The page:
When I heard that Microsoft was finally bringing back the Start button in the upcoming Windows 8.1 update, I wanted to shout aloud: "See, I told you so!"
But I was wrong. When I clicked on the Start button, it did not bring back the good old Start menu with familiar links to Programs, Control Panel, Documents, Photos and more.
Nope, it simply launched the Start Screen, which is designed for touch. It is the default home screen which Microsoft has been trying to push instead of the Desktop interface we have known and loved in the 20 years since Windows 95 was released.
As we can already jump to the Start Screen through a myriad of different ways, including simply hitting the Windows key on the keyboard, adding another "jump to Start Screen" button is just plain redundant.
Consumers and businesses who want the familiarity of the 20-year-old Windows Desktop interface have made their voices heard. And I really thought that Microsoft might have finally heard our clarion call.
But I was wrong.
Microsoft seems to be doing only a half-turn. Yes, there is a Start button and you can now configure your PC to boot directly into Desktop mode instead of the default Start Screen. But what is the point, when the familiar Start menu is missing when you click on the Start button?
Such fickleness is becoming a habit with the tech giant. When it announced its next-generation console, the Xbox One, last month, it added two strictures which were universally lambasted by gamers. The first was the restriction on trading used games. Consumers, it dictated, would be allowed to transfer ownership of their games only once per game. And gamers, it said, would have to go online with the new console at least once every 24 hours.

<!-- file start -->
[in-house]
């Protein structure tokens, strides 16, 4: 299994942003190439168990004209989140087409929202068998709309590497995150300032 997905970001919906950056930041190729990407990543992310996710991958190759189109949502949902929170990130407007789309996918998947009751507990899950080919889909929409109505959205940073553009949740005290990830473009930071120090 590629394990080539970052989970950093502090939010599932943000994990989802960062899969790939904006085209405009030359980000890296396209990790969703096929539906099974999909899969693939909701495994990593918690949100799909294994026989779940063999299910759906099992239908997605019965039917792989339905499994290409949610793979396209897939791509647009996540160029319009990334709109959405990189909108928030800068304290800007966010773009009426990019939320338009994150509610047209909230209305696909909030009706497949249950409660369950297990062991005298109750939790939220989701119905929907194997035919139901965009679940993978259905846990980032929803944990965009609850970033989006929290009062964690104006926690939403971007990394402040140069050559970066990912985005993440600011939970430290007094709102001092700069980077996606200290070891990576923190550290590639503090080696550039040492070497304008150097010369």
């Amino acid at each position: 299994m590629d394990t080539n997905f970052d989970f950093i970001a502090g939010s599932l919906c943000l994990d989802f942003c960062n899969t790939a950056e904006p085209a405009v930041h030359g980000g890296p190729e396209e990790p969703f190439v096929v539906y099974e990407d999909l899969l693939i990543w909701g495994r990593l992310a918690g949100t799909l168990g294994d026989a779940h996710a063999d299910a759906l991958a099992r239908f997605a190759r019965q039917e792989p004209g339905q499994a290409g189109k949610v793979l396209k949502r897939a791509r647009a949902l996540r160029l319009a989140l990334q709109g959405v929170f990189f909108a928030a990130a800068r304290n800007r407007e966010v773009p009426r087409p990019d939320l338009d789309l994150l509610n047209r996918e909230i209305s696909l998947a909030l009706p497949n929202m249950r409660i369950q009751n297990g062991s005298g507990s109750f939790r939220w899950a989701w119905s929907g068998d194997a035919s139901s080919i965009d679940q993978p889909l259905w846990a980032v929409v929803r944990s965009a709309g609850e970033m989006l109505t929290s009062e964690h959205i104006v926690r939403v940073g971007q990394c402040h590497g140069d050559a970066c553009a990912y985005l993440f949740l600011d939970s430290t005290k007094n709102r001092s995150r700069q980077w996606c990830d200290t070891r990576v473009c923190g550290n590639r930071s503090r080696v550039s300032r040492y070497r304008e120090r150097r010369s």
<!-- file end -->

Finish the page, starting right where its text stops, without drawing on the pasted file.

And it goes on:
Gamers everywhere reacted with one voice. Microsoft, they declared, cares only about commerce and not about its customers.
The trading of old Xbox games is a bugbear for retailers, who find the second-hand games market a powerful rival. And regular online authentication would combat the problem of piracy.
Microsoft rival Sony, which is also launching its next-generation console, the PlayStation 4, in November, won over gamers simply by doing nothing controversial.
With the PS4, you can still hand your game disc to your friends to use and you won't have to go online to play single-player campaigns.
Things changed very quickly.
Mr Don Mattrick, then head honcho of Microsoft's Interactive Entertainment Business, suddenly quit to join social games giant Zynga as chief executive. And Microsoft made a quick about-turn, removing the offending curbs.
This fickleness is not a good thing. When a tech giant such as Microsoft launches a major new product, customers expect it to have thought long and hard about it and invested much effort into new features and design to keep them smiling.
So it is not unreasonable to expect that its head honchos, with decades of experience and salaries to match, would have figured out everything before they unleash these new products on the world.
It makes one wonder if the company has really thought through the issues and if it really knows what it is doing. Worst of all, it tells me that if Microsoft can change its mind so quickly, it can always change its mind again.
In today's competitive tech business, the tech giant cannot afford to be so wishy-washy. It needs to decide what it wants to do and do it. That about-turn demonstrates that Microsoft did not get its business plans right the first time.
As for Windows 8, Microsoft really needs to take a hard look at what it is doing. As a tablet system, it still lacks basic native apps such as Gmail, Google Maps, Spotify and Facebook.
That this is still the case seven months after the launch makes it untenable for its tablet users.
There are many who, like me, still love a great PC experience with Windows. We just want to get our work done without being forced to keep switching between Desktop and Start Screen modes.
I have spent 20 years of my life loving the Windows Desktop experience. Why on earth would Microsoft seem so determined to change my mind?